Having been away from blogging for a good year or two, I realized that the positive side of that entire endeavor we undertook in 2007 was, in addition to mocking various laughable philosophical trends (there are always many), the chance to write things down for one’s own convenience. I miss that part. Other authors of this glorious outfit found other ways of expressing themselves, but I keep coming back to PE, not willing to just abandon it. I stopped blogging because it became impossible to avoid a certain group of topics. It still is but one must try and move on. The insidious activity of those who took it upon themselves to discredit me and others connected to this venture succeeded only partially in that the vile (and untrue) slander they spread (and are still spreading) only revealed the inherent insecurities of the authors and propagators themselves. As these “scholars” are entering the public sphere in a more or less traditional sense, more and more people come to the same realization that I already had several years ago – these aren’t very pleasant men, they aren’t interested in philosophy as such, their ideas are full of ridiculous holes, they will do (and have done) anything it takes to take down their real and imaginary opponents. And yet they do not quite live up to the level of Shakespearian villains. They are mostly one-dimensional souls, with their own hang-ups and shortcomings. And that’s what makes them human…
Now to Reading Žižek’s Less Than Nothing.
I just finished Part 1 this morning (Chapters 1, 2 and 3). Mostly it’s the usual Žižekian nonsense – and I mean it in a kind of judgment-free sense where “nonsense” simply refers to Žižek’s annoying style of throwing everything together and link all the ideas with a “What if it isn’t the case?” – a kind of Eli Cash approach.
Chapter 1 has a lot of stuff about Badiou and Socrates, i.e. dialectics in a kind of traditional context of Greek philosophy, but of course with contemporary connection. Chapter 2 is entirely about religion and Christianity – I took one note while reading it (or maybe two) as there is really nothing interesting there about Hegel or dialectical materialism (supposed main themes of the book). Chapter 3 was more interesting because it dealt with Fichte (“Fichte’s Choice”). However, even that chapter clearly shows how lazy Žižek is – the chapter isn’t about Fichte as such, but about various interpretations of Fichte, the chapter is supposed to look like a rereading/rethinking of Fichte. Some of its ideas are interesting and Žižek’s attempts to connect Fichte and Hegel in a more coherent way are to be applauded. But look at his notes – he doesn’t cite Fichte, the cites Fichte scholars, i.e. people who already accomplished all the leg-work of the above-mentioned connections. All Žižek does is take their work and do what they cannot (due to their intellectual integrity, perhaps) – he stretches their ideas to the point of non-recognition (connecting everything to Lacan) without any real argumentation: “Most people say Fichte was a subjective idealist, what this book presupposes… maybe he wasn’t?”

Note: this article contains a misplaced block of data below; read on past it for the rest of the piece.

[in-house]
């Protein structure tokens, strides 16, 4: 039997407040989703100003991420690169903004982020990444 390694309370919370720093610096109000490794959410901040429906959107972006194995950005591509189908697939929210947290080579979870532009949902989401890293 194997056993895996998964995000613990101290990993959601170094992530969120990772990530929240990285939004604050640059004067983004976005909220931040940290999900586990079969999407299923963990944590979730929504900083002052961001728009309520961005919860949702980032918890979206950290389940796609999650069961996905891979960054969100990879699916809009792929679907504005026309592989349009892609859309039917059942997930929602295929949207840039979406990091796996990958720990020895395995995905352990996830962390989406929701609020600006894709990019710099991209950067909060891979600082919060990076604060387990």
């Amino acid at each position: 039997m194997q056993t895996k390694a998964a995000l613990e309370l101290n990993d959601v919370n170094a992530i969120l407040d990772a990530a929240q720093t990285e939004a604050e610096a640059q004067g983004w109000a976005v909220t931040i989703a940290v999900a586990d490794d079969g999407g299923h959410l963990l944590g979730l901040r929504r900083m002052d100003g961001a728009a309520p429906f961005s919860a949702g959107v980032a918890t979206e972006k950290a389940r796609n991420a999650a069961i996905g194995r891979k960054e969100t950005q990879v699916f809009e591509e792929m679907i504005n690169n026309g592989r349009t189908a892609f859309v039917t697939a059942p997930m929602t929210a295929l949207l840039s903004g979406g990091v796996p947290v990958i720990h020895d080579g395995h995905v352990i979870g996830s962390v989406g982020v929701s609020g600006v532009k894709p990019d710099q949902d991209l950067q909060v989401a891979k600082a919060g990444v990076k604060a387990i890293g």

The end of Fichte’s chapter deserves some attention, I think. This is where Marx appears:
What makes Henrich’s reflections so interesting is that he relies on them in his critique of Marx (and of Marx’s critique of Hegel); his basic claim is that Marx’s project of the critique of ideology “depends on the conceptual apparatus of the Phenomenology of Spirit,” which is why, in his critique of Hegel’s Philosophy of Right, Marx cannot properly get Hegel’s notion of the State (which already presupposes the notional structure of the Science of Logic).
This is literally the last page of Chapter 3 (189) and Žižek does not give more than a few ideas on what Henrich means here (Henrich, by the way, as well as some other great German Idealism scholars, provides for the majority of Žižek’s quotations – in fact, just one of Henrich’s book – Between Kant and Hegel – and there is an occasional quotation of Hegel/Fichte, once again showing clearly that these ideas aren’t a result of some careful rereading of the classics).
The gist of Žižek’s conclusion vis-a-vis Hegel and Marx is intriguing – Marx fails to understand Hegel’s conception of the state because he fails to understand that Hegelian state, at least in Henrich/Žižek’s view, isn’t some arbitrarily chosen form/instrument but corresponds to the human will’s inherent (dialectics of) self-limitation. The Hegelian state isn’t there to fulfill human needs in the best possible way, but it structurally corresponds to the will’s own structure (to put it tautologically). The entire business of limitation, finitude and Fichte’s I and non-I comes to make a point here but the point isn’t quite made (yet). The chapter ends with this:
The Marxist analysis of the state as a structure of class domination (and, in this sense, as an instrument of civil society) misses the crucial problem Hegel was struggling with, “leaving the objective issue between Hegel’s institutionalism of freedom and socialism (with its spontaneity) entirely unsettled.” [Henrich, Between Kant and Hegel, 329] The price paid for this neglect was that the problem returned with a vengeance in the guise of the Stalinist “totalitarian” state.
Stalin? Well, I really hope Žižek actually gets to say something about it in Part 2.